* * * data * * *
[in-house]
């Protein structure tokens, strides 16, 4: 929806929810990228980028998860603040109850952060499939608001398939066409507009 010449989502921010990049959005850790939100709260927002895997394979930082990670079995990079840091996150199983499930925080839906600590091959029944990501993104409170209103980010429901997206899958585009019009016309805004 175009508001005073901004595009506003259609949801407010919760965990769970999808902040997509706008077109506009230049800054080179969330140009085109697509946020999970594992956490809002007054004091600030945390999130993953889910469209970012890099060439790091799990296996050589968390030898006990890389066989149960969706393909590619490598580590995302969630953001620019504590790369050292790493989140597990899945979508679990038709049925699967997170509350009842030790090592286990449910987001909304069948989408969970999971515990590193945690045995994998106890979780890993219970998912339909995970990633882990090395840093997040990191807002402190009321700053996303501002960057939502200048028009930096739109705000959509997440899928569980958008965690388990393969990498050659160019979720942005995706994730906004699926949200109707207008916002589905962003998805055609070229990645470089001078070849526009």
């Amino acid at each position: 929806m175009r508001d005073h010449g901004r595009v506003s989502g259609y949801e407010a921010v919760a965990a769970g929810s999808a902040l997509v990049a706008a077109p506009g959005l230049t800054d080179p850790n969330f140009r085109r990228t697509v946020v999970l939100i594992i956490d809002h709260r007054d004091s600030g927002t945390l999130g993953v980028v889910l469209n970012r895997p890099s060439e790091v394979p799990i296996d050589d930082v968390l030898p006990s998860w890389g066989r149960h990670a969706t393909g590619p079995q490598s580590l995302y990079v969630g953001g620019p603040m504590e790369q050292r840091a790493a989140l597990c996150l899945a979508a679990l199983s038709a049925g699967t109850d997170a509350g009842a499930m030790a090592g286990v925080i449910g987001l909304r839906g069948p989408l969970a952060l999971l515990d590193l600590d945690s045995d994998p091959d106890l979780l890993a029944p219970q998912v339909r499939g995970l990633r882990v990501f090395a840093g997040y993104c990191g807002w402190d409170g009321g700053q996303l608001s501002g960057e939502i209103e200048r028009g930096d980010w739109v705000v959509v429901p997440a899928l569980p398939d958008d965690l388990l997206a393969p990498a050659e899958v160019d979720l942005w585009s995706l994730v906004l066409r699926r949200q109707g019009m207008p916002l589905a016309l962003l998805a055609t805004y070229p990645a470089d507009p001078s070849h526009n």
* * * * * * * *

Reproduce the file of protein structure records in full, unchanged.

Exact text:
[in-house]
């Protein structure tokens, strides 16, 4: 929806929810990228980028998860603040109850952060499939608001398939066409507009 010449989502921010990049959005850790939100709260927002895997394979930082990670079995990079840091996150199983499930925080839906600590091959029944990501993104409170209103980010429901997206899958585009019009016309805004 175009508001005073901004595009506003259609949801407010919760965990769970999808902040997509706008077109506009230049800054080179969330140009085109697509946020999970594992956490809002007054004091600030945390999130993953889910469209970012890099060439790091799990296996050589968390030898006990890389066989149960969706393909590619490598580590995302969630953001620019504590790369050292790493989140597990899945979508679990038709049925699967997170509350009842030790090592286990449910987001909304069948989408969970999971515990590193945690045995994998106890979780890993219970998912339909995970990633882990090395840093997040990191807002402190009321700053996303501002960057939502200048028009930096739109705000959509997440899928569980958008965690388990393969990498050659160019979720942005995706994730906004699926949200109707207008916002589905962003998805055609070229990645470089001078070849526009």
């Amino acid at each position: 929806m175009r508001d005073h010449g901004r595009v506003s989502g259609y949801e407010a921010v919760a965990a769970g929810s999808a902040l997509v990049a706008a077109p506009g959005l230049t800054d080179p850790n969330f140009r085109r990228t697509v946020v999970l939100i594992i956490d809002h709260r007054d004091s600030g927002t945390l999130g993953v980028v889910l469209n970012r895997p890099s060439e790091v394979p799990i296996d050589d930082v968390l030898p006990s998860w890389g066989r149960h990670a969706t393909g590619p079995q490598s580590l995302y990079v969630g953001g620019p603040m504590e790369q050292r840091a790493a989140l597990c996150l899945a979508a679990l199983s038709a049925g699967t109850d997170a509350g009842a499930m030790a090592g286990v925080i449910g987001l909304r839906g069948p989408l969970a952060l999971l515990d590193l600590d945690s045995d994998p091959d106890l979780l890993a029944p219970q998912v339909r499939g995970l990633r882990v990501f090395a840093g997040y993104c990191g807002w402190d409170g009321g700053q996303l608001s501002g960057e939502i209103e200048r028009g930096d980010w739109v705000v959509v429901p997440a899928l569980p398939d958008d965690l388990l997206a393969p990498a050659e899958v160019d979720l942005w585009s995706l994730v906004l066409r699926r949200q109707g019009m207008p916002l589905a016309l962003l998805a055609t805004y070229p990645a470089d507009p001078s070849h526009n």